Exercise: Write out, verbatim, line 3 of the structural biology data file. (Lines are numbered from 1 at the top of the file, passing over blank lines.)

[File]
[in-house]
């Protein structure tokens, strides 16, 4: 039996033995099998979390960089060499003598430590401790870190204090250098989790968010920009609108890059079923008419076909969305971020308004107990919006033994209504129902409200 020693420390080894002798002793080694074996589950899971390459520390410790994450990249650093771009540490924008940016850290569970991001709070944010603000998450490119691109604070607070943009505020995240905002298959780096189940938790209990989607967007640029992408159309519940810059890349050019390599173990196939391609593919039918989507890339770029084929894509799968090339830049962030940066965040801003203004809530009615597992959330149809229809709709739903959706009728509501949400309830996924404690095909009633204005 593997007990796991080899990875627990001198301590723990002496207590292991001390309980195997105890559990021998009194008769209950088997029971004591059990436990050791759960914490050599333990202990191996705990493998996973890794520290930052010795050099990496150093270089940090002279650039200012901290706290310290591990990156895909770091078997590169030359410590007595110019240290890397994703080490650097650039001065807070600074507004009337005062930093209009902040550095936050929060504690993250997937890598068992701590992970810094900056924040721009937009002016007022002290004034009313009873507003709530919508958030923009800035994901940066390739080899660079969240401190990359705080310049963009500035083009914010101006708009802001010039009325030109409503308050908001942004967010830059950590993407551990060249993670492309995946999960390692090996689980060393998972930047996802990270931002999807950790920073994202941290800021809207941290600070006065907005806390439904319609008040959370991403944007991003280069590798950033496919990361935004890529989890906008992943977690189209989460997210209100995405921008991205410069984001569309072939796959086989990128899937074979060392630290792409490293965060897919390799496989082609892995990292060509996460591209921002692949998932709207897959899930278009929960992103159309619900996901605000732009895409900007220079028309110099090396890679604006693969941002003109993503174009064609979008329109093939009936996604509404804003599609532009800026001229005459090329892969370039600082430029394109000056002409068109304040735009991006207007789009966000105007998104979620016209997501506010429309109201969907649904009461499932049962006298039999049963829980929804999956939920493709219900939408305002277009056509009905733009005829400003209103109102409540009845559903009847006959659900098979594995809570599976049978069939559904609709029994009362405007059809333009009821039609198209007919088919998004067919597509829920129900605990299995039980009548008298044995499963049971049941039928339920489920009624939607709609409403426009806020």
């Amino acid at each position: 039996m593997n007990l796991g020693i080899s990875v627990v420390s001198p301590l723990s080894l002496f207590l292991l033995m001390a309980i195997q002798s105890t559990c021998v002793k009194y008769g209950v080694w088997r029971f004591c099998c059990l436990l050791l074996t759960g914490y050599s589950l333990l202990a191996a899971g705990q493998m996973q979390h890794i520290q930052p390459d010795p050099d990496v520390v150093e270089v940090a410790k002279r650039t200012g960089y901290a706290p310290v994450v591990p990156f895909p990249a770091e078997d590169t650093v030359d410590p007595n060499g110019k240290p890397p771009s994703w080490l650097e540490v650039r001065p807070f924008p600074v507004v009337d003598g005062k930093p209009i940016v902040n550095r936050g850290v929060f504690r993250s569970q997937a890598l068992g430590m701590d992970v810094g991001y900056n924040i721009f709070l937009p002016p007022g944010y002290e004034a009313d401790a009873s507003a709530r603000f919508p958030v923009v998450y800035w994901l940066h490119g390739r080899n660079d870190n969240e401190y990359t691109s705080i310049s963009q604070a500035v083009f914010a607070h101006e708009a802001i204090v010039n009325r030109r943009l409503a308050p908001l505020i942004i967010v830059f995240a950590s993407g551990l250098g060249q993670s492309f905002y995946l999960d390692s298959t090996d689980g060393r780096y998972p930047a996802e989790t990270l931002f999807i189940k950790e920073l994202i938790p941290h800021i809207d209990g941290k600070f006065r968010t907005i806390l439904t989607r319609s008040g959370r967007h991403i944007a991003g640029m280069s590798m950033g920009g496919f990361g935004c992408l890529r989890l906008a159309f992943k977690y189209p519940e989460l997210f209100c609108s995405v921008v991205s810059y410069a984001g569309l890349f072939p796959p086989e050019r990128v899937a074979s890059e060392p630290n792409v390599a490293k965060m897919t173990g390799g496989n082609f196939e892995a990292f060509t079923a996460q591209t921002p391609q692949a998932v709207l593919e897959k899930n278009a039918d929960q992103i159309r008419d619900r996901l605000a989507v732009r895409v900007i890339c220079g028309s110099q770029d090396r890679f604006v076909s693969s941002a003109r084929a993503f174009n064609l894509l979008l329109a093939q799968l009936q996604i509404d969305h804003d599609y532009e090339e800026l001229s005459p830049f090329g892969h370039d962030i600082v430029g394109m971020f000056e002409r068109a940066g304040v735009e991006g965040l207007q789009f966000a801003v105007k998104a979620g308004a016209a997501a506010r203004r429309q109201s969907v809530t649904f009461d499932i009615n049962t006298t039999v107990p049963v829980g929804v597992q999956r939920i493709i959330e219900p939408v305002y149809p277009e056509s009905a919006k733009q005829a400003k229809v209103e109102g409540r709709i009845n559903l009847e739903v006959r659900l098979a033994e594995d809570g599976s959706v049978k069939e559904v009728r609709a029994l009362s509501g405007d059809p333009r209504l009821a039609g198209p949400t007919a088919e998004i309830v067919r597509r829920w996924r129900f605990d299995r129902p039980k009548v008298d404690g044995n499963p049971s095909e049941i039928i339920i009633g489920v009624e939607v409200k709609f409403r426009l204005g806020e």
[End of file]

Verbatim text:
């Amino acid at each position: 039996m593997n007990l796991g020693i080899s990875v627990v420390s001198p301590l723990s080894l002496f207590l292991l033995m001390a309980i195997q002798s105890t559990c021998v002793k009194y008769g209950v080694w088997r029971f004591c099998c059990l436990l050791l074996t759960g914490y050599s589950l333990l202990a191996a899971g705990q493998m996973q979390h890794i520290q930052p390459d010795p050099d990496v520390v150093e270089v940090a410790k002279r650039t200012g960089y901290a706290p310290v994450v591990p990156f895909p990249a770091e078997d590169t650093v030359d410590p007595n060499g110019k240290p890397p771009s994703w080490l650097e540490v650039r001065p807070f924008p600074v507004v009337d003598g005062k930093p209009i940016v902040n550095r936050g850290v929060f504690r993250s569970q997937a890598l068992g430590m701590d992970v810094g991001y900056n924040i721009f709070l937009p002016p007022g944010y002290e004034a009313d401790a009873s507003a709530r603000f919508p958030v923009v998450y800035w994901l940066h490119g390739r080899n660079d870190n969240e401190y990359t691109s705080i310049s963009q604070a500035v083009f914010a607070h101006e708009a802001i204090v010039n009325r030109r943009l409503a308050p908001l505020i942004i967010v830059f995240a950590s993407g551990l250098g060249q993670s492309f905002y995946l999960d390692s298959t090996d689980g060393r780096y998972p930047a996802e989790t990270l931002f999807i189940k950790e920073l994202i938790p941290h800021i809207d209990g941290k600070f006065r968010t907005i806390l439904t989607r319609s008040g959370r967007h991403i944007a991003g640029m280069s590798m950033g920009g496919f990361g935004c992408l890529r989890l906008a159309f992943k977690y189209p519940e989460l997210f209100c609108s995405v921008v991205s810059y410069a984001g569309l890349f072939p796959p086989e050019r990128v899937a074979s890059e060392p630290n792409v390599a490293k965060m897919t173990g390799g496989n082609f196939e892995a990292f060509t079923a996460q591209t921002p391609q692949a998932v709207l593919e897959k899930n278009a039918d929960q992103i159309r008419d619900r996901l605000a989507v732009r895409v900007i890339c220079g028309s110099q770029d090396r890679f604006v076909s693969s941002a003109r084929a993503f174009n064609l894509l979008l329109a093939q799968l009936q996604i509404d969305h804003d599609y532009e090339e800026l001229s005459p830049f090329g892969h370039d962030i600082v430029g394109m971020f000056e002409r068109a940066g304040v735009e991006g965040l207007q789009f966000a801003v105007k998104a979620g308004a016209a997501a506010r203004r429309q109201s969907v809530t649904f009461d499932i009615n049962t006298t039999v107990p049963v829980g929804v597992q999956r939920i493709i959330e219900p939408v305002y149809p277009e056509s009905a919006k733009q005829a400003k229809v209103e109102g409540r709709i009845n559903l009847e739903v006959r659900l098979a033994e594995d809570g599976s959706v049978k069939e559904v009728r609709a029994l009362s509501g405007d059809p333009r209504l009821a039609g198209p949400t007919a088919e998004i309830v067919r597509r829920w996924r129900f605990d299995r129902p039980k009548v008298d404690g044995n499963p049971s095909e049941i039928i339920i009633g489920v009624e939607v409200k709609f409403r426009l204005g806020e």